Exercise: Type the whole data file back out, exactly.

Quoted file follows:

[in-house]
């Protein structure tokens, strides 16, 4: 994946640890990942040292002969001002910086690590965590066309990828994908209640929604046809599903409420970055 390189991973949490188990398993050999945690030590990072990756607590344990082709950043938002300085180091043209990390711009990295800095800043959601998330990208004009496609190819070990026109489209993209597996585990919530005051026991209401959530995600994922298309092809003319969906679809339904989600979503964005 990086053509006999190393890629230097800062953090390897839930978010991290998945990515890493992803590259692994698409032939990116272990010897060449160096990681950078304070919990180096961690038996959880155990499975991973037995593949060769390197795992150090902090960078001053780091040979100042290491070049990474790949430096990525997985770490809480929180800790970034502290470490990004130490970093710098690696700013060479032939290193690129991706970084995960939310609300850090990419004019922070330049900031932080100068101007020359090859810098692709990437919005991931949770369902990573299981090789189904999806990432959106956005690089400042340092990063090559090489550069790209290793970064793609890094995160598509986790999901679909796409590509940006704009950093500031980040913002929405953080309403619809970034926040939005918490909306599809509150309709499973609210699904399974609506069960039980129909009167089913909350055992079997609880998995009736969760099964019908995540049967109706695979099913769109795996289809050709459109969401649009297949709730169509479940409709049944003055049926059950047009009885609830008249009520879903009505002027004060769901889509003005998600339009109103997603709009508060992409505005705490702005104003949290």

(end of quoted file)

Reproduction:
[in-house]
């Protein structure tokens, strides 16, 4: 994946640890990942040292002969001002910086690590965590066309990828994908209640929604046809599903409420970055 390189991973949490188990398993050999945690030590990072990756607590344990082709950043938002300085180091043209990390711009990295800095800043959601998330990208004009496609190819070990026109489209993209597996585990919530005051026991209401959530995600994922298309092809003319969906679809339904989600979503964005 990086053509006999190393890629230097800062953090390897839930978010991290998945990515890493992803590259692994698409032939990116272990010897060449160096990681950078304070919990180096961690038996959880155990499975991973037995593949060769390197795992150090902090960078001053780091040979100042290491070049990474790949430096990525997985770490809480929180800790970034502290470490990004130490970093710098690696700013060479032939290193690129991706970084995960939310609300850090990419004019922070330049900031932080100068101007020359090859810098692709990437919005991931949770369902990573299981090789189904999806990432959106956005690089400042340092990063090559090489550069790209290793970064793609890094995160598509986790999901679909796409590509940006704009950093500031980040913002929405953080309403619809970034926040939005918490909306599809509150309709499973609210699904399974609506069960039980129909009167089913909350055992079997609880998995009736969760099964019908995540049967109706695979099913769109795996289809050709459109969401649009297949709730169509479940409709049944003055049926059950047009009885609830008249009520879903009505002027004060769901889509003005998600339009109103997603709009508060992409505005705490702005104003949290």